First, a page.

Last year I ran this part alone and was never really certain that I was not lost. This year I had one guy in my sights and remembered the course so it was nice to not have that anxiety. I needed all my mental facilities to make it back down the mountain. It starts off with rocky, washed out switchbacks that all but catapult you from tree to tree. After making it through that, there is a long stretch of thin but non-rocky trail that is terraced into the mountain side. The guy in front of me bellowed "look at that VIEW!!!" It was incredible to look across the valley to the adjacent mountainside. You can't help but think that this is how mountain goats must feel perched up on a little ledge. It's one of my favorite parts.

Things open up again and you come across the third aid station. This one was unmanned, but well stocked, AND it included a special treat....FIG NEWTONS!! Oh, joy! I grabbed one of those, maybe two, and off I went again. The trail puts you back on Poverty Creek, where you are lulled back into a false sense of "I got this licked!" My legs never really seem to get tired on runs, and this was no exception. What gets me is when my heart rate starts to max out and breathing is labored, that's the thing that backs me off.

Around mile 11 things change when it's back UP the mountain and then into a series of ups and downs, ups and downs, and at that point, the UPS got really tough. I tried every trick in the book, thinking about the laps of lunges, tough treadmill workouts, and hill sprints that had toughened me up. I concentrated on the guy in front of me, but he's an ultra trail runner (runs over 26 miles) and was just a machine. He'd pull ahead up the hills, but I managed without trying to catch back up on the downhills. We caught up to two other guys near mile 14 and I (half) jokingly asked if we should try to take them! He was not interested but offered to let me go, but I said, no they weren't girls so I didn't care. I was feeling strong and good, but ready to be done.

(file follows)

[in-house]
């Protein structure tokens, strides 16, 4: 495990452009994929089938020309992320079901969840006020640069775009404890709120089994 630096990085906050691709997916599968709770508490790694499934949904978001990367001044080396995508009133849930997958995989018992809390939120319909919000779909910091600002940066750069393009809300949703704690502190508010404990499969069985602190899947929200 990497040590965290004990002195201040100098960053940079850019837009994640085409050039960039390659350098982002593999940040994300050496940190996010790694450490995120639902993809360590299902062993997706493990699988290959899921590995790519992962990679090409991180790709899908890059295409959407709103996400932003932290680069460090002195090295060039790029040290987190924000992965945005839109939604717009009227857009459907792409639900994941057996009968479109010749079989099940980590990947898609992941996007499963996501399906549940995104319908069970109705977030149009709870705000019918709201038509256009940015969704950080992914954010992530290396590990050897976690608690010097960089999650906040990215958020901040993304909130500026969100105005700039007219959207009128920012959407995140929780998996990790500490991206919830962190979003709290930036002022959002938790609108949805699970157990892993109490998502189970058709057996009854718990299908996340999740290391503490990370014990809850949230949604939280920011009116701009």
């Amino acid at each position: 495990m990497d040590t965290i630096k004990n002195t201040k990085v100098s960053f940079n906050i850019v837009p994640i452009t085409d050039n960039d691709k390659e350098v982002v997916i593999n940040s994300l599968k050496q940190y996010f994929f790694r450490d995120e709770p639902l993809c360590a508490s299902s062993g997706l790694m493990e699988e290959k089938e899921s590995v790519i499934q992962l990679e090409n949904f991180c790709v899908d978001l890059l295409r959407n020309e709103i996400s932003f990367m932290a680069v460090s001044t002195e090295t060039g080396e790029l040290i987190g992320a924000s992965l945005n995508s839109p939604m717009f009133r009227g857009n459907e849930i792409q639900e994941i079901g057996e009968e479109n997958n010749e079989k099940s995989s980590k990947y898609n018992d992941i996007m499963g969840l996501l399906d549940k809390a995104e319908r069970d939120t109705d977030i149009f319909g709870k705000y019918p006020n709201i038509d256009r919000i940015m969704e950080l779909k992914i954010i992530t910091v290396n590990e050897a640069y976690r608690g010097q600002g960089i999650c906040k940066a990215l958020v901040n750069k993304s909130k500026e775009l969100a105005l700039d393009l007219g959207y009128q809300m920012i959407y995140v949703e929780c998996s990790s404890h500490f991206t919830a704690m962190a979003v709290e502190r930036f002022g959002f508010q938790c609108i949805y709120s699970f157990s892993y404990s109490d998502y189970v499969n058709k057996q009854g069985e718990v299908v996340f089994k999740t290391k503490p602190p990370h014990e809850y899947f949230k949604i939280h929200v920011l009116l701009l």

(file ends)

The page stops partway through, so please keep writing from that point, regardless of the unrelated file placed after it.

We were cruising down the final stretch, headed back to the road and the finish chute, when out of nowhere, I caught a toe on something and went down hard on my left side. I was completely and totally shocked. That was not something I had prepared for or experienced and I was at a loss for what to do. This is what went through my mind in the .4 seconds that elapsed as I crashed to the ground. (1) I am jinxed (2) everyone who told me to be careful knew something I didn't (3) there are many people who will certainly kill me for doing this (4) am I injured? (5) how do I know if I'm injured? (6) what do I do now? (7) no way in hell I'm not finishing strong.

The fellow in front stopped, but I waved him on saying I was OK. I distinctly recall that my calf and quad felt like they had gone into a massive contraction. I had a knick on my knee that was trickling blood down my shin. I got up, took a few tentative steps, then broke into a run and finished. As soon as I crossed the finish line, I stopped, put my hands on my knees in the exhausted runner pose, and froze. My friend Kim who had finished 6 minutes before me in an awesome performance, ushered me to the hillside and brought me water. I sat there in my own little world for a few.

Finally, I wandered over to check my time and placing (23/43, 3/16 women; 2:20:16), then headed off to my car for the final challenge of the day. I had to get the minivan back up the muddy hill through the gate and out of the cow pasture.

Was it worth it? Absolutely. Will I do it again? Positively. There is something special about this small and intimate race, where ultimately it's not about man versus man, but man versus self and man versus mountain.